Where to live in Edinburgh

Where to Live in Edinburgh: Finding a Flat or Renting a Room

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A cobble stone road surrounded by ivy lined homes on Circus Lane Edinburgh
The prettiest residential area in Edinburgh – Circus Lane

Have you recently moved to Edinburgh Scotland for a working holiday? Or are you thinking about moving to Edinburgh and want to know what to expect when looking for a place to live? Where to live in Edinburgh? Or Finding a flat or renting a room in Edinburgh?

There are many different factors to consider when it comes to finding a flat in Edinburgh. You’ll have a multitude of choices in front of you, whether you’re looking for a short-term room to rent, a flatshare for professionals or student accommodation.

If you’re researching where to live in Edinburgh and how to find a flat in Edinburgh, follow my advice below to make the process of finding a flat in Edinburgh easy and stress-free!

A city with a strong historical foundation, Edinburgh is an incredible place to live, brimming with amazing things to do. The capital of Scotland attracts 100,000s tourists each year, making it a great place for living in Edinburgh as a foreigner.

Short Term Rentals (Before finding a flat in Edinburgh)

If you don’t already have a place to stay or have a flat or room lined up before you arrive in Edinburgh, there are plenty of short-term rentals where you can stay while you hunt for a more long-term flat or room to rent in the city.

Hostel

Staying in one of Edinburgh’s many hostels is a great choice for anyone searching for a short-term rental in Edinburgh. It’s ideal for people who haven’t yet found work and have a limited budget since many hostels offer free accommodation in exchange for working a few hours each day at the hostel.

Staying in a hostel is also a good way to make friends. Especially if you’re new and don’t know anyone in the city since you’ll bump into a lot of people in the same situation. Expect to connect with locals and visitors who want to explore the city — they could be great travel buddies for you. You’ll probably even come across other people on a working holiday looking for somewhere to live on a long-term basis.

Check out HELPX as an alternative way to find accommodation in exchange for working.

Book here: Hostels in Edinburgh

Airbnb

If you’re searching for something a bit more private, consider renting a room or an entire flat with Airbnb. This option gives you the comfort of a real home while you look for a place to live. A lot of Airbnb places are open to renting on a long-term basis if you think you’ll need a few weeks or months to find the right place.

Book here: Airbnb in Edinburgh

Bed and Breakfast

Similar to an Airbnb, staying at a bed and breakfast is another option for a short-term rental while you’re looking for a flat to live in Edinburgh. One of my flatmates stayed at a bed and breakfast for a month when she first moved to Edinburgh from Beijing.

Book here: Bed and Breakfasts in Edinburgh

Hotel

The most expensive of the short-term rental options, staying in a hotel is an amazing idea — if you have the money to spare. As Edinburgh is a popular tourist destination, there’s an abundance of hotels scattered throughout the city. Some might offer discounted rates for long-term guests if you’re planning on staying there for a few weeks.

Book here: Hotels in Edinburgh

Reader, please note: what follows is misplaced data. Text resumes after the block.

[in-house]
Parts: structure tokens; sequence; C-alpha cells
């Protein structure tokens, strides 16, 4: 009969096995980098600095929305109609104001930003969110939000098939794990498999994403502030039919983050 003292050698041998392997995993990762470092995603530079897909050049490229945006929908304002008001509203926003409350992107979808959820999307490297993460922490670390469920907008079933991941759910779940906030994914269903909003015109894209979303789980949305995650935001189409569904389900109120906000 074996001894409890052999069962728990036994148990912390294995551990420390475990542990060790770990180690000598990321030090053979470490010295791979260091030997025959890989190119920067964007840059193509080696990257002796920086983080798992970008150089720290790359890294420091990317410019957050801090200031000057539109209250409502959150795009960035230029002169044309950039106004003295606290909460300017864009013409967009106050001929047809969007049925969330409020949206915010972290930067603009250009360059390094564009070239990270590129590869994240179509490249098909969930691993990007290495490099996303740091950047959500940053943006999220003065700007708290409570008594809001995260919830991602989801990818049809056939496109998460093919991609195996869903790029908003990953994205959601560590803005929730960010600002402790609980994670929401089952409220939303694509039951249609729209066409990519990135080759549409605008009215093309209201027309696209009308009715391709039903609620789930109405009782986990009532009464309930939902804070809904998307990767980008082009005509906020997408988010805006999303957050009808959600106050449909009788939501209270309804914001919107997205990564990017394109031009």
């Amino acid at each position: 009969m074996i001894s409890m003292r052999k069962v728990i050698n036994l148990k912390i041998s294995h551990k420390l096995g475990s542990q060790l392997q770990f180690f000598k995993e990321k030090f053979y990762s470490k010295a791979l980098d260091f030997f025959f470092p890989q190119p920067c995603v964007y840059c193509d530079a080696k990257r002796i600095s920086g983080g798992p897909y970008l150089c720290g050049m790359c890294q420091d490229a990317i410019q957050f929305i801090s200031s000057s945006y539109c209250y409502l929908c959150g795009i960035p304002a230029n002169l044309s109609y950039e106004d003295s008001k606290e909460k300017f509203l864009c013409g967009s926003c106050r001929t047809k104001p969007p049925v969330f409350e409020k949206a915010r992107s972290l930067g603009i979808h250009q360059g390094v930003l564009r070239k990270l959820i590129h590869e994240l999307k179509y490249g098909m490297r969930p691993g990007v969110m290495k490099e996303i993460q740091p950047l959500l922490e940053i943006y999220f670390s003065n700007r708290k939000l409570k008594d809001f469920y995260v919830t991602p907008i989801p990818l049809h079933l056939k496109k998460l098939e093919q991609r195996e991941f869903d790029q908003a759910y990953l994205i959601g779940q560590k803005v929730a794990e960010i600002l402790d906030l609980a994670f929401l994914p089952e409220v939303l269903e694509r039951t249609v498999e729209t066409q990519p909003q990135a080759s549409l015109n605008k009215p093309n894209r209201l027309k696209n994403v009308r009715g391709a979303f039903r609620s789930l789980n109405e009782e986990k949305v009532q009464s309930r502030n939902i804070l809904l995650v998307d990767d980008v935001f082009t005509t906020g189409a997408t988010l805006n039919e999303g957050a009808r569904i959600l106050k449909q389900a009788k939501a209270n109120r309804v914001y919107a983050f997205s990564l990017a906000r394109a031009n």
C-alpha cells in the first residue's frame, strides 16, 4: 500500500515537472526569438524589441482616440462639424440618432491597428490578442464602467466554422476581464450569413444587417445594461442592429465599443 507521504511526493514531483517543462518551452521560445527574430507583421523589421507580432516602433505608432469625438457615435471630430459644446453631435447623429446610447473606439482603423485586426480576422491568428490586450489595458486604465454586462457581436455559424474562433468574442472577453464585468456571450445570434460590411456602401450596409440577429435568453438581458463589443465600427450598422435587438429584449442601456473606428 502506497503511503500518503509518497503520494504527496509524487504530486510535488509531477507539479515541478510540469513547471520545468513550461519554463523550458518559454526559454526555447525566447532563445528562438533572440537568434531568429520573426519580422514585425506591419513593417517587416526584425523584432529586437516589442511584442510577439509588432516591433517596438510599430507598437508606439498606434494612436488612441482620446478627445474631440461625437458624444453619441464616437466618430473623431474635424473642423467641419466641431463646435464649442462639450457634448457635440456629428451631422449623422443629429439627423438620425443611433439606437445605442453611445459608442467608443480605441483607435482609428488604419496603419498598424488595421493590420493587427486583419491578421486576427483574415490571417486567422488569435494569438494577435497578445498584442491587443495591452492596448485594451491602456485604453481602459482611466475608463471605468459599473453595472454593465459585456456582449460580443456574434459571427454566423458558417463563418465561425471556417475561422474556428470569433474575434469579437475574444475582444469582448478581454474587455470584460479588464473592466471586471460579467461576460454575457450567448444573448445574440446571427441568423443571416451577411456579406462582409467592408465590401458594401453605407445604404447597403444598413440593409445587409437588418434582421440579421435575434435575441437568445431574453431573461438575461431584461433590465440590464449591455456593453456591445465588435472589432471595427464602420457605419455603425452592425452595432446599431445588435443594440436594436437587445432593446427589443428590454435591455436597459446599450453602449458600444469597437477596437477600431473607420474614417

Booking.com

Finding a Flat in Edinburgh

If you’re moving to Edinburgh for the first time, shared accommodation is your best bet.

Edinburgh is a fantastic place to live, but it’s also one of the most expensive cities in Scotland. Renting a flat with others reduces your living costs and there are always plenty of flatshares advertised in the city, so you’ll never struggle to find a place.

Alternatively, if you want to rent a flat on your own or with your friends, you’ll have a better chance of renting through a private landlord rather than a letting agent.

The above are just some of the ways of finding in a flat in Edinburgh. There are plenty of other ways I haven’t yet covered. For example, if you’re walking along the street and you see a place you like, contact the letting agent immediately because finding a great flat in Edinburgh isn’t always the easiest task.

There’s some fierce competition out there. Especially when the new university year begins. So be sure to start looking for a place as early as possible!

Don’t be discouraged if you don’t find your perfect place straight away. I jumped between different accommodations when I lived in Edinburgh and I loved it.

Real Estate Agent

Contact a real estate agent who can help you find a flat in the part of the city you want to live in the most. You can give them your budget they’ll work with you to find the most suitable flat. But if this is the first time you’re renting in Edinburgh and you don’t have references, be prepared to provide 6 weeks to 6 months of rent upfront.

Private Landlords

Renting from a private landlord is easier for newcomers than going with a letting agency. In a similar way to a letting agency, when you rent from a private landlord, you’ve still got to sign a contract and discuss tenancy agreements.

It’s important you know that all landlords in Edinburgh must have a registration number. Check out this website to make sure your landlord is legally renting the flat before you sign any contracts.

Walking around Edinburgh

If you walk through Edinburgh, you’ll notice “To Let” signs over different buildings. If you see a place in an area in which you want to live, call the number and set up a time to view the flat!

If you want to know which rules landlords are required to follow in Scotland, be sure to read about it here.

Related Post: The Pros and Cons of Living in Scotland

Contracts, Viewing the Flat and All the Rest